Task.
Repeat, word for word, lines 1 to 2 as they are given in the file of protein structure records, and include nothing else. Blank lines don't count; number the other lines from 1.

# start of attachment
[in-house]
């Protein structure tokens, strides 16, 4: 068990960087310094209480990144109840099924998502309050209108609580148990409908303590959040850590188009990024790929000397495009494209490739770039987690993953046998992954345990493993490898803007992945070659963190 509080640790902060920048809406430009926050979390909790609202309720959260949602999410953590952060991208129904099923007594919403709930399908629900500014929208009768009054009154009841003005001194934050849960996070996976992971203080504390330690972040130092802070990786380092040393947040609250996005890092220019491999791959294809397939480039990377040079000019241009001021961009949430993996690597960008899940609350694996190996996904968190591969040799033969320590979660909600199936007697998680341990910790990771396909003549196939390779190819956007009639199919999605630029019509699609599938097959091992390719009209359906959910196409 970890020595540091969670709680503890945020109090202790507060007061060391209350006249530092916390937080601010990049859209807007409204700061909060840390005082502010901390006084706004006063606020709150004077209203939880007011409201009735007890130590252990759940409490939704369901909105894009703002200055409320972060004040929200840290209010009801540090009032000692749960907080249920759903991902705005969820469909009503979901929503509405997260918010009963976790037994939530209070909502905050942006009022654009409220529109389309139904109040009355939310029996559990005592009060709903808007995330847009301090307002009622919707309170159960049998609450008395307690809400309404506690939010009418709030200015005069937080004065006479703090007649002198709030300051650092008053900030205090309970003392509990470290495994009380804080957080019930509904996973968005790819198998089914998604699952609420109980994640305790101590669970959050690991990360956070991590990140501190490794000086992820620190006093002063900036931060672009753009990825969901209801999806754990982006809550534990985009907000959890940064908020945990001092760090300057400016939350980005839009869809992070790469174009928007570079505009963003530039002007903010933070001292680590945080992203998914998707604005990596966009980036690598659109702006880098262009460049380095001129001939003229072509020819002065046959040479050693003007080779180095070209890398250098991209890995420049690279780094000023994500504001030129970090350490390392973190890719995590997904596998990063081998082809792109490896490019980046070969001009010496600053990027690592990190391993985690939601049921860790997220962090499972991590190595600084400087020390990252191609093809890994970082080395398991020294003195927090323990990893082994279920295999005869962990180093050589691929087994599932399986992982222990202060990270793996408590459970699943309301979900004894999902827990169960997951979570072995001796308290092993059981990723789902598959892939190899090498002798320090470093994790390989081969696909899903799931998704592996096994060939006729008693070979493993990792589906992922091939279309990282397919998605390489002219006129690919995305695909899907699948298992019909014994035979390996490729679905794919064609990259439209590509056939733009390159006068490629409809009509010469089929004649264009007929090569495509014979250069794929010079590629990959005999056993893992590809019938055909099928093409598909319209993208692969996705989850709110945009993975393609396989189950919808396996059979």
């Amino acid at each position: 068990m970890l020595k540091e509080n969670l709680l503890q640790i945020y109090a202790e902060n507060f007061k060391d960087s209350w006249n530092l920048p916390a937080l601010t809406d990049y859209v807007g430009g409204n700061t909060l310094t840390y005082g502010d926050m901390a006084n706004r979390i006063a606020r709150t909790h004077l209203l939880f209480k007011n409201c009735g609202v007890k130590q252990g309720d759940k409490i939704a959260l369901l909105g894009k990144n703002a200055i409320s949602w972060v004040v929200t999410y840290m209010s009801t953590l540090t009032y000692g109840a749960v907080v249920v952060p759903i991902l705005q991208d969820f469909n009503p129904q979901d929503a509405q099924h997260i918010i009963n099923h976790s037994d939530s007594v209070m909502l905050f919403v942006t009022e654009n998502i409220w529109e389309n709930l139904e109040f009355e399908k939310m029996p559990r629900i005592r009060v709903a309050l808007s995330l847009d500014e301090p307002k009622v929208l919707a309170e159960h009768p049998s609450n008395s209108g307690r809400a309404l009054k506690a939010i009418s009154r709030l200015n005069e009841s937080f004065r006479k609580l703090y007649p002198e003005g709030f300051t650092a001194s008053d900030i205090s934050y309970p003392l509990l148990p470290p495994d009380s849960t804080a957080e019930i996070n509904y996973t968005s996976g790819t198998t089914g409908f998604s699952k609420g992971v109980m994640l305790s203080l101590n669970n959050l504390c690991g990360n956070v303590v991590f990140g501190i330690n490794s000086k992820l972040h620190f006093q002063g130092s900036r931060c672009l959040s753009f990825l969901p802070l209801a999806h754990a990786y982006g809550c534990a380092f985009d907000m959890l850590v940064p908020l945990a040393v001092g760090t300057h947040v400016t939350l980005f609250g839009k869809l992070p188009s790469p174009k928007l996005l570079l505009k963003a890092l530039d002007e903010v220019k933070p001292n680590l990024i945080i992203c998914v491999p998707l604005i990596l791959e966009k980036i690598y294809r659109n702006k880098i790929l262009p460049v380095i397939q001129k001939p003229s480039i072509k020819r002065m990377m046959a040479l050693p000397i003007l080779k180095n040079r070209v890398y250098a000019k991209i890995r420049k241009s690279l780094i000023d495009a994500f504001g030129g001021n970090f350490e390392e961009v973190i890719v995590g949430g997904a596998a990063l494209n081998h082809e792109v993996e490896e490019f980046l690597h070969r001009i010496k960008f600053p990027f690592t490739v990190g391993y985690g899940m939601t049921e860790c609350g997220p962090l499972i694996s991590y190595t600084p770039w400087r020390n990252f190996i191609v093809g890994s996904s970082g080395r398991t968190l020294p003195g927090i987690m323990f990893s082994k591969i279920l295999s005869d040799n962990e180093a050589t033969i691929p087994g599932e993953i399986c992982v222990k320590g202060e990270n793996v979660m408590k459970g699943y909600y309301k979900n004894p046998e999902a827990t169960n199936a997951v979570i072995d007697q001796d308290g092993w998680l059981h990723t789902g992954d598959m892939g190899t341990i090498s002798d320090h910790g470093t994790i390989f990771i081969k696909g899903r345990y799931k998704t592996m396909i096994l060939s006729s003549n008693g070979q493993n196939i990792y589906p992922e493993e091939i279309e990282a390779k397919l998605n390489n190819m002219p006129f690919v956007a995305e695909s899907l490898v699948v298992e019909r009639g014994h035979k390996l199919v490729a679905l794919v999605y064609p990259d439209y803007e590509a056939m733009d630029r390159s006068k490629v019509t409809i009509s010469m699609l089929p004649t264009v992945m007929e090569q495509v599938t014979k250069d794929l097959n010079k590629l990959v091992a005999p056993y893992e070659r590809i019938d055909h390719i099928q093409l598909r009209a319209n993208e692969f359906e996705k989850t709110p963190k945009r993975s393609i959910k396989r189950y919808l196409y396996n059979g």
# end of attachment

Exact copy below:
[in-house]
């Protein structure tokens, strides 16, 4: 068990960087310094209480990144109840099924998502309050209108609580148990409908303590959040850590188009990024790929000397495009494209490739770039987690993953046998992954345990493993490898803007992945070659963190 509080640790902060920048809406430009926050979390909790609202309720959260949602999410953590952060991208129904099923007594919403709930399908629900500014929208009768009054009154009841003005001194934050849960996070996976992971203080504390330690972040130092802070990786380092040393947040609250996005890092220019491999791959294809397939480039990377040079000019241009001021961009949430993996690597960008899940609350694996190996996904968190591969040799033969320590979660909600199936007697998680341990910790990771396909003549196939390779190819956007009639199919999605630029019509699609599938097959091992390719009209359906959910196409 970890020595540091969670709680503890945020109090202790507060007061060391209350006249530092916390937080601010990049859209807007409204700061909060840390005082502010901390006084706004006063606020709150004077209203939880007011409201009735007890130590252990759940409490939704369901909105894009703002200055409320972060004040929200840290209010009801540090009032000692749960907080249920759903991902705005969820469909009503979901929503509405997260918010009963976790037994939530209070909502905050942006009022654009409220529109389309139904109040009355939310029996559990005592009060709903808007995330847009301090307002009622919707309170159960049998609450008395307690809400309404506690939010009418709030200015005069937080004065006479703090007649002198709030300051650092008053900030205090309970003392509990470290495994009380804080957080019930509904996973968005790819198998089914998604699952609420109980994640305790101590669970959050690991990360956070991590990140501190490794000086992820620190006093002063900036931060672009753009990825969901209801999806754990982006809550534990985009907000959890940064908020945990001092760090300057400016939350980005839009869809992070790469174009928007570079505009963003530039002007903010933070001292680590945080992203998914998707604005990596966009980036690598659109702006880098262009460049380095001129001939003229072509020819002065046959040479050693003007080779180095070209890398250098991209890995420049690279780094000023994500504001030129970090350490390392973190890719995590997904596998990063081998082809792109490896490019980046070969001009010496600053990027690592990190391993985690939601049921860790997220962090499972991590190595600084400087020390990252191609093809890994970082080395398991020294003195927090323990990893082994279920295999005869962990180093050589691929087994599932399986992982222990202060990270793996408590459970699943309301979900004894999902827990169960997951979570072995001796308290092993059981990723789902598959892939190899090498002798320090470093994790390989081969696909899903799931998704592996096994060939006729008693070979493993990792589906992922091939279309990282397919998605390489002219006129690919995305695909899907699948298992019909014994035979390996490729679905794919064609990259439209590509056939733009390159006068490629409809009509010469089929004649264009007929090569495509014979250069794929010079590629990959005999056993893992590809019938055909099928093409598909319209993208692969996705989850709110945009993975393609396989189950919808396996059979």